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Old 01-22-2019, 04:19 AM   #4
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I would seriously consider a convertible like a Viking or an Egg Harbor.

Thanks. Hadnít heard of those brands. Will check them out.
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Old 01-22-2019, 05:59 AM   #5
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Welcome to the forum!
The Great Loop is a wonderful trip. If it's likely you will only do it once, buy a boat suited to do it, do it, and then sell it. The cost of moving a boat from the East coast to the West coast would likely be significantly more than the what you will lose buying and selling a Great Loop boat. When I did the Loop in 2017, this seemed to be a pretty common practice with maybe 20 to 30% of the Loopers I met, doing it.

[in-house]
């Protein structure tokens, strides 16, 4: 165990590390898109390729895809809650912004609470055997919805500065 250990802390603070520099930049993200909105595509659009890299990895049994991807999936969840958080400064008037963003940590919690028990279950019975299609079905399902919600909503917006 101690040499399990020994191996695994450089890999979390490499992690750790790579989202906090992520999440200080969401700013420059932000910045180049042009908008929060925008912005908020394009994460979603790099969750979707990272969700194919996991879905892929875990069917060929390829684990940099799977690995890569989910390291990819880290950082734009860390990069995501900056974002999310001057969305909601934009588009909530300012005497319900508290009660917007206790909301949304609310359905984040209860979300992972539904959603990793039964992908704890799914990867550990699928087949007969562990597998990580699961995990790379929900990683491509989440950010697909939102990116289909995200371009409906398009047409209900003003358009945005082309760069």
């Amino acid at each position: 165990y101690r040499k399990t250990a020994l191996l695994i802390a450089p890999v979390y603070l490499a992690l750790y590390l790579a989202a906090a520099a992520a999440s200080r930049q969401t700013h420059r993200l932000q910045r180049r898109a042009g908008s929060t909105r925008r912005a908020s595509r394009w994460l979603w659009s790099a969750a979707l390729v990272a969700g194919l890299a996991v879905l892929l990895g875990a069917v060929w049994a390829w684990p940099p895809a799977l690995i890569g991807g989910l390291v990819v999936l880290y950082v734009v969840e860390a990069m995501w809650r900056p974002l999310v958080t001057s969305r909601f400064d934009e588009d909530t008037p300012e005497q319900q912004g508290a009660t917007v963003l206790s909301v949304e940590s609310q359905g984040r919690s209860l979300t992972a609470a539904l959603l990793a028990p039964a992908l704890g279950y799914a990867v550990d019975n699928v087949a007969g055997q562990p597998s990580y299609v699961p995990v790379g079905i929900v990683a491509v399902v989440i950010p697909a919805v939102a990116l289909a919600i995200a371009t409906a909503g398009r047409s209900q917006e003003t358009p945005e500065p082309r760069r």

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Old 01-22-2019, 07:25 AM   #6
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Seems a Panama Canal transit and great loop bridge clearance is a combination with nearly no solutions.

???

Can't be that hard; I suspect any of the largest boats that can do the Great Loop (19' max bridge clearance somewhere near Chicago, I think) would be OK for the Canal transit and west coast travel. Maybe more limited to kindly weather windows, until up near the PNW, but still...

The AGLCA site probably has boatloads of info about which boats have done the Loop, and there are several boats mentioned here. Pick one.

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Old 01-22-2019, 03:10 PM   #7